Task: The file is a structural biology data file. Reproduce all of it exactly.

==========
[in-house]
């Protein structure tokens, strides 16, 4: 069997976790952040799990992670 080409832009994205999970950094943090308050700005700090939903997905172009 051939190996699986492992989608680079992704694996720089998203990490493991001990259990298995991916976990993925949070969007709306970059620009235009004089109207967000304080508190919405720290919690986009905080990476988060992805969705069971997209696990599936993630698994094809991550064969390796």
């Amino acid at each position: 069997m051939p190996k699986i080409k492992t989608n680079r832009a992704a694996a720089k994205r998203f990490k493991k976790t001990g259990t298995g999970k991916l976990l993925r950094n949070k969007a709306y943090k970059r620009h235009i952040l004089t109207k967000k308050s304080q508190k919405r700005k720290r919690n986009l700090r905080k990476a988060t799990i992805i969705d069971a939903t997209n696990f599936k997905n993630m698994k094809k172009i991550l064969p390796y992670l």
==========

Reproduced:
[in-house]
């Protein structure tokens, strides 16, 4: 069997976790952040799990992670 080409832009994205999970950094943090308050700005700090939903997905172009 051939190996699986492992989608680079992704694996720089998203990490493991001990259990298995991916976990993925949070969007709306970059620009235009004089109207967000304080508190919405720290919690986009905080990476988060992805969705069971997209696990599936993630698994094809991550064969390796």
């Amino acid at each position: 069997m051939p190996k699986i080409k492992t989608n680079r832009a992704a694996a720089k994205r998203f990490k493991k976790t001990g259990t298995g999970k991916l976990l993925r950094n949070k969007a709306y943090k970059r620009h235009i952040l004089t109207k967000k308050s304080q508190k919405r700005k720290r919690n986009l700090r905080k990476a988060t799990i992805i969705d069971a939903t997209n696990f599936k997905n993630m698994k094809k172009i991550l064969p390796y992670l």